Brooklyn indie-rock trio Noble Kids, are pleased to announce their forthcoming sophomore studio album titled Messy Pretty (pre-order below). Engineered by Greg Giorgio (The National, Sharon Van Etten, Tokyo Police Club) at Tarquin Studios and at a home studio in Greenpoint, Brooklyn, Messy Pretty is a bold collection of songs that speak loudly and clearly about queerness and identity through personal experience and interpretation. It represents the messy but honest process in which they created the record, and the dynamic among the bandmates. With sparks of shiny pop buried beneath gritty indie-rock, their sound is driven by an interplay of clever guitar work with unafraid and upfront vocals, dirtied by demo takes and reprocessed sounds.
Messy Pretty is the realization that despite growing and settling into your queerness or your identity in general, the real obstacle lies in how others, sometimes your closest friends, (mis)classify your experience. If anything, the album is a frank admission or assertion that regardless of your identity, your experiences are allowed to be normal despite how disastrous they may seem. Messy Pretty is both the mistake and the lesson.
The album’s lead single, “Rain Hat,” embodies the essence of the album as a whole – it’s the messiest, most imperfect song presented here, recorded almost entirely in one night, on a whim. It’s human, full of single takes and room noises. With a modern but nostalgic pop sound, ‘Rain Hat’ feels like driving down the road with friends, wind in your hair, without a care in the world. Stream “Rain Hat” now below.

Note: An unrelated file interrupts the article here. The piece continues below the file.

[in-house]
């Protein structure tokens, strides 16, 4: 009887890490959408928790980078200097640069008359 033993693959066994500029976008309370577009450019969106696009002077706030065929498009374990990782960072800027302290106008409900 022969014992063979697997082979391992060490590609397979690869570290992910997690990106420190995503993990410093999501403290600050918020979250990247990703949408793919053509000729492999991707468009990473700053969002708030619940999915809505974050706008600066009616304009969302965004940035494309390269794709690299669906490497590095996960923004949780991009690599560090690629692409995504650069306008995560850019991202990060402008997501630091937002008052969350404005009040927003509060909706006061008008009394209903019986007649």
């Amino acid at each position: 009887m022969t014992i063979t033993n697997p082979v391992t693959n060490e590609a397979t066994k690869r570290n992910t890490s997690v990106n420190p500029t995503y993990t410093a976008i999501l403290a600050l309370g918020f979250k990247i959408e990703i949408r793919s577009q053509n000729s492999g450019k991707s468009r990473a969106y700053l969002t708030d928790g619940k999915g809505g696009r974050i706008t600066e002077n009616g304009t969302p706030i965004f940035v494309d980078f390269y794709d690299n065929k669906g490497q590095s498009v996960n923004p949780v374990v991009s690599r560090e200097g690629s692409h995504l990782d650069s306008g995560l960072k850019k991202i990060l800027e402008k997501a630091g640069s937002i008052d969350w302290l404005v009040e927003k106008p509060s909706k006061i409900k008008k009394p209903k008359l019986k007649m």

Brooklyn’s Noble Kids are Bryce Barsten, Michael Steiner & Kevin Chang. After recording their first album, the band set out to make something deliberately different and less constrained by their expectations of what a record should sound like. They left in original demo takes recorded in their underwear, scratch tracks, a zither recorded through an Apple earbud microphone, and background noises that reflected the spaces where the record was made. They threw more at the wall, experimented, and layered ideas to create concepts, and then subtracted from the songs, ending with a body of work that felt simple.
From the Beach Boys-inspired, good-time feel of “West of Here” and the heavy nostalgia found throughout “Rain Hat” to the clever guitar lick and punchy vocals presented on “Jaws,” the result is a daring and straightforward record, and very intentionally so. The lyrics are stories and ideas, spoken simply so that people can relate to them and use them as perspective, reassurance, or even guidance. Additionally, the album isn’t shy about talking about love either but too often it feels like when our generation tries to write about love, it comes off either vindictive or love sick. Messy Pretty tries to go beyond that by attempting to convey the nuanced highs and lows of trying to find yourself, your partner, and/or your voice.
“Messy Pretty is a very human record,” says Barsten. “There is a sheen to it, but it's messy at its core and direct in a way that made us all a little uncomfortable while making it. That was a new feeling, and it became an important feeling to embrace. It pushed us.”